Government coughs up more cash to repay Lancashire police for fracking costs

Lancashire has been given another £1.28m money to cover the cost of policing the county’s fracking operations.

By Tim Gavell
Friday, 27th March 2020, 2:57 pm
Updated Friday, 27th March 2020, 2:58 pm

The Government has agreed to reimburse the force, after the Police and Crime Commissioner Clive Grunshaw asked for £1.5m.

He said Operation Manilla, the policing of the Preston New Road fracking site and protests, has cost Lancashire Constabulary almost £13m since it began in January 2017.

The Government, which overturned decisions by Lancashire County Council to refuse fracking at the site, has now chipped in £7.166m. That represents just 85 per cent of the total cost.

Police removing locked-on protesters at the Preston New Road fracking site at the height of the protests before a halt on fracking was announced by the Government in November 2019

Clive Grunshaw said “I am grateful for the reimbursement from the Home Office which is thanks to the ongoing lobbying of central government from not just myself, but from cross party support from Lancashire MPs.

“This is positive news for Lancashire residents who should be reassured that the money is being returned and will now be used for the benefit of the wider police service in the County, especially in the current climate of uncertainty around coronavirus.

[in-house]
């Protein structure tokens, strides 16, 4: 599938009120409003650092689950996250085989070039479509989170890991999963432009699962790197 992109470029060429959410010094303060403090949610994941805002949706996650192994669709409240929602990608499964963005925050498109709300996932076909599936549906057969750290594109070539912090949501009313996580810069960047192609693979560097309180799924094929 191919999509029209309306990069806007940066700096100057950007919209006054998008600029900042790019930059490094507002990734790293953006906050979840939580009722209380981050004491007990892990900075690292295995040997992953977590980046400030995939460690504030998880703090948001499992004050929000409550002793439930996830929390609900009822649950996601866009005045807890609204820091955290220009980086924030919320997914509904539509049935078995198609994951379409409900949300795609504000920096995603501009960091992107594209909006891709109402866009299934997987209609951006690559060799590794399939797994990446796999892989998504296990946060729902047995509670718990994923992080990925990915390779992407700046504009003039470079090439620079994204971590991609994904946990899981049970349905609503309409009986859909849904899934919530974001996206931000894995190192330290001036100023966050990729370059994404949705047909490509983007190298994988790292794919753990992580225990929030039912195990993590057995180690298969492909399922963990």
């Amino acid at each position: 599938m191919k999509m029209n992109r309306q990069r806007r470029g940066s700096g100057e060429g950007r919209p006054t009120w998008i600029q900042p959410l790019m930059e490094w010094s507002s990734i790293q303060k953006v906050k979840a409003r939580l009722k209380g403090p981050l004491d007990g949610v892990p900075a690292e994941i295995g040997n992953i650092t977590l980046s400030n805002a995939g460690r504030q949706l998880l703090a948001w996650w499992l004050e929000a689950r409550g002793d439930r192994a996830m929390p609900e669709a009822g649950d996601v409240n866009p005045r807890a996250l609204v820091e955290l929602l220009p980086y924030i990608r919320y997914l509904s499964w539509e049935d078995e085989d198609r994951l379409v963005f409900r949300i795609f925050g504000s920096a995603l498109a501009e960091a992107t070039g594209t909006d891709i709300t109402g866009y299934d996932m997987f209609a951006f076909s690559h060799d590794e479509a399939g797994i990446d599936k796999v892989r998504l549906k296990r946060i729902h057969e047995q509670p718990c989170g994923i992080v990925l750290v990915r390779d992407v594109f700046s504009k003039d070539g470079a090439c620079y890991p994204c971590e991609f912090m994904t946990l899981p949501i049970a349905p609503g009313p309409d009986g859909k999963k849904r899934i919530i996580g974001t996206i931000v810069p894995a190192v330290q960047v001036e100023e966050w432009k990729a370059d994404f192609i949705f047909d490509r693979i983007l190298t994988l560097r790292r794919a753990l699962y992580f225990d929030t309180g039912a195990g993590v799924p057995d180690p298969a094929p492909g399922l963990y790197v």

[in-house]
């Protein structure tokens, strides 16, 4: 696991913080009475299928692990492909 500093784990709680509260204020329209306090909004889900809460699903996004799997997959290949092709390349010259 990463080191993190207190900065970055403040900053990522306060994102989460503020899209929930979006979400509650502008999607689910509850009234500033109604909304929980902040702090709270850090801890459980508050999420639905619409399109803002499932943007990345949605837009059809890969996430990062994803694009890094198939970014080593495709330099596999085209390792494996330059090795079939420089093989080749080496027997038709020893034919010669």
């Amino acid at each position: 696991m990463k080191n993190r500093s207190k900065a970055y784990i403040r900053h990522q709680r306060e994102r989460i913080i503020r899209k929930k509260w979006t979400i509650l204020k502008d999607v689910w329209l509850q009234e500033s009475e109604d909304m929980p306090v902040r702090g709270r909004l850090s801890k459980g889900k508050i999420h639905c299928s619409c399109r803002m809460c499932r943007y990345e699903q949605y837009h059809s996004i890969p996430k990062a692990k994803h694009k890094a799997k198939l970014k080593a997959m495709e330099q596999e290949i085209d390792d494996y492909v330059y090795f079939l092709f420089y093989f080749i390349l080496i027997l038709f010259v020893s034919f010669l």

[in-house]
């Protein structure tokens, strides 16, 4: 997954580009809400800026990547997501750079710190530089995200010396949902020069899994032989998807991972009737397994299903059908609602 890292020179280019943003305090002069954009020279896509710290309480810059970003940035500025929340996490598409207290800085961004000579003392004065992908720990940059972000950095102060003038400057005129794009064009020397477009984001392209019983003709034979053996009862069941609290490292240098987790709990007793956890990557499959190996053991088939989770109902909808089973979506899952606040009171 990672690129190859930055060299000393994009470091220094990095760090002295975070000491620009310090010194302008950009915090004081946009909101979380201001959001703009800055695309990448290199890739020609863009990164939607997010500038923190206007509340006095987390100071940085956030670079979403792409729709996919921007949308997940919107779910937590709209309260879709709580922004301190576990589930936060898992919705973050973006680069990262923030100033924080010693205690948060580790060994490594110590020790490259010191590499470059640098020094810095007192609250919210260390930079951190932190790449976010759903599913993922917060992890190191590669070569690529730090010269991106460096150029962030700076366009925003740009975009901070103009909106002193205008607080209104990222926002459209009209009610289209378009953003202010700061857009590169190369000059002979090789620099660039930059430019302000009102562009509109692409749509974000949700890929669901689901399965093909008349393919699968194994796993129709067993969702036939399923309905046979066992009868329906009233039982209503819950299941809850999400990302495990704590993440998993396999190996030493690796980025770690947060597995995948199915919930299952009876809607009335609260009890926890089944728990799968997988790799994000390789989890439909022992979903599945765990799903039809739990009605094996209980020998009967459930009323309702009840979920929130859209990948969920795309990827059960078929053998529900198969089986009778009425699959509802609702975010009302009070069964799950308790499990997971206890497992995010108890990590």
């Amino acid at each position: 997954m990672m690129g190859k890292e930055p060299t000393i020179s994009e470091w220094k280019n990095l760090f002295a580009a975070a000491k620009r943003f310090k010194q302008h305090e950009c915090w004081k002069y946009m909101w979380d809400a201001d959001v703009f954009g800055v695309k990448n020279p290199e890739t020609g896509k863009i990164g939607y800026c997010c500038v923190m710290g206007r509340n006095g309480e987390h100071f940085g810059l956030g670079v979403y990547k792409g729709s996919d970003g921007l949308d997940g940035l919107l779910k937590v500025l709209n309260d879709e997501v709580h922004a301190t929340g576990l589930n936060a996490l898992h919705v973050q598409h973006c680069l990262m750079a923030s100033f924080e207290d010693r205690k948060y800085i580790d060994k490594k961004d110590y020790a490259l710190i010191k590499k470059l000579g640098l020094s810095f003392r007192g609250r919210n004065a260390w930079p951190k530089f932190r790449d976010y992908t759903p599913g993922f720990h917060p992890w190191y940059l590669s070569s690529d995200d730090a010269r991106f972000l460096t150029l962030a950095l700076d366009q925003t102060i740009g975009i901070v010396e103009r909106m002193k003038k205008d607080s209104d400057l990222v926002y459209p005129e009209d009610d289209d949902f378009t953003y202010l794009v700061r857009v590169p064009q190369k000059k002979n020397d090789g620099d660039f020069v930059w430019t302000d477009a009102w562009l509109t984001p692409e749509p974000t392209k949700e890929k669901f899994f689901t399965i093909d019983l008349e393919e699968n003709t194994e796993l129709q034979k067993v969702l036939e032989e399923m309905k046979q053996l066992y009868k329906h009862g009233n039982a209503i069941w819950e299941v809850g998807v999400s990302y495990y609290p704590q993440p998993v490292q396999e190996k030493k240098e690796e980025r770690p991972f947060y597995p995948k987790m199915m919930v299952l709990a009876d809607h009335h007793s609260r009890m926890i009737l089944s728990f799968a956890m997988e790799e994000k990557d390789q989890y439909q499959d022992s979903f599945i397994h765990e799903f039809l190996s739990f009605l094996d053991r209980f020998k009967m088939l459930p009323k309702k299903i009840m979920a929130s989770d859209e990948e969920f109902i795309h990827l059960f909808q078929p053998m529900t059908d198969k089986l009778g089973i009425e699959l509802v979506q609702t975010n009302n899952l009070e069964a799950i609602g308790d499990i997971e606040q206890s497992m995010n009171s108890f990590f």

“The decision to frack in our county was borne in Whitehall after the judgement made by Lancashire County Council was overturned.”

Home Office rules state Police and Crime Commissioners can only claim for additional costs of a police operation – these are any costs where officers are working beyond plain time such as overtime and mutual aid from other forces.

Lancashire Police and Crime Commissioner Clive Grunshaw

Frack Free Lancashire spokesperson said: "It's long overdue, but absolutely right that the government have reimbursed Lancashire Police for the costs of policing fracking protests in Lancashire.

"Central government must consider the impacts of their decisions when overruling local communities on matters as serious as fracking.

"The policing bill at Preston New Road is demonstrative that the government should simply not be able to dictate in a top-down manner. Local government knows what is best for their residents and communities and their final say deserves to be respected."